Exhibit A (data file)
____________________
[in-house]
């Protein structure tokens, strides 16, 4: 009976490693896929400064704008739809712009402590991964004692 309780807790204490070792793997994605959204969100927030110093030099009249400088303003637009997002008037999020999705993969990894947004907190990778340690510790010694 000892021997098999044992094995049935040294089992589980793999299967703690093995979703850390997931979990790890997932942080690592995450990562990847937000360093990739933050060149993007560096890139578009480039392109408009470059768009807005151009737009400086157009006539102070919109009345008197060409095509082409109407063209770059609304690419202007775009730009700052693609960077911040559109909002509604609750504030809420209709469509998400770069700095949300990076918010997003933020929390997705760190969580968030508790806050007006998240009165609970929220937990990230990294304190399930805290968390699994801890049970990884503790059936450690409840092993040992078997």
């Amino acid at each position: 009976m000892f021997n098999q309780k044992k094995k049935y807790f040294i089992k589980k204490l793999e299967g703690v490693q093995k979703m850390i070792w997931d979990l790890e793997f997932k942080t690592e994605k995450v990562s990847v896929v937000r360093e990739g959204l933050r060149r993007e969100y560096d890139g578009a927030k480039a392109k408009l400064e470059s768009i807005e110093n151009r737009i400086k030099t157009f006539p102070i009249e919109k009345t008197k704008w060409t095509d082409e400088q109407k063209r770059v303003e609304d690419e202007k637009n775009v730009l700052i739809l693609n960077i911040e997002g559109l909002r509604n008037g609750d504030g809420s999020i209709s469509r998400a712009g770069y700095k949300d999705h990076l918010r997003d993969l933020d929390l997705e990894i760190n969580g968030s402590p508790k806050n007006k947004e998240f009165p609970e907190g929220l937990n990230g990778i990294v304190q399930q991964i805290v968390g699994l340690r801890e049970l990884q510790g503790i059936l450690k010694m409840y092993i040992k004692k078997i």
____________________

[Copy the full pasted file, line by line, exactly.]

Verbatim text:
[in-house]
């Protein structure tokens, strides 16, 4: 009976490693896929400064704008739809712009402590991964004692 309780807790204490070792793997994605959204969100927030110093030099009249400088303003637009997002008037999020999705993969990894947004907190990778340690510790010694 000892021997098999044992094995049935040294089992589980793999299967703690093995979703850390997931979990790890997932942080690592995450990562990847937000360093990739933050060149993007560096890139578009480039392109408009470059768009807005151009737009400086157009006539102070919109009345008197060409095509082409109407063209770059609304690419202007775009730009700052693609960077911040559109909002509604609750504030809420209709469509998400770069700095949300990076918010997003933020929390997705760190969580968030508790806050007006998240009165609970929220937990990230990294304190399930805290968390699994801890049970990884503790059936450690409840092993040992078997």
């Amino acid at each position: 009976m000892f021997n098999q309780k044992k094995k049935y807790f040294i089992k589980k204490l793999e299967g703690v490693q093995k979703m850390i070792w997931d979990l790890e793997f997932k942080t690592e994605k995450v990562s990847v896929v937000r360093e990739g959204l933050r060149r993007e969100y560096d890139g578009a927030k480039a392109k408009l400064e470059s768009i807005e110093n151009r737009i400086k030099t157009f006539p102070i009249e919109k009345t008197k704008w060409t095509d082409e400088q109407k063209r770059v303003e609304d690419e202007k637009n775009v730009l700052i739809l693609n960077i911040e997002g559109l909002r509604n008037g609750d504030g809420s999020i209709s469509r998400a712009g770069y700095k949300d999705h990076l918010r997003d993969l933020d929390l997705e990894i760190n969580g968030s402590p508790k806050n007006k947004e998240f009165p609970e907190g929220l937990n990230g990778i990294v304190q399930q991964i805290v968390g699994l340690r801890e049970l990884q510790g503790i059936l450690k010694m409840y092993i040992k004692k078997i």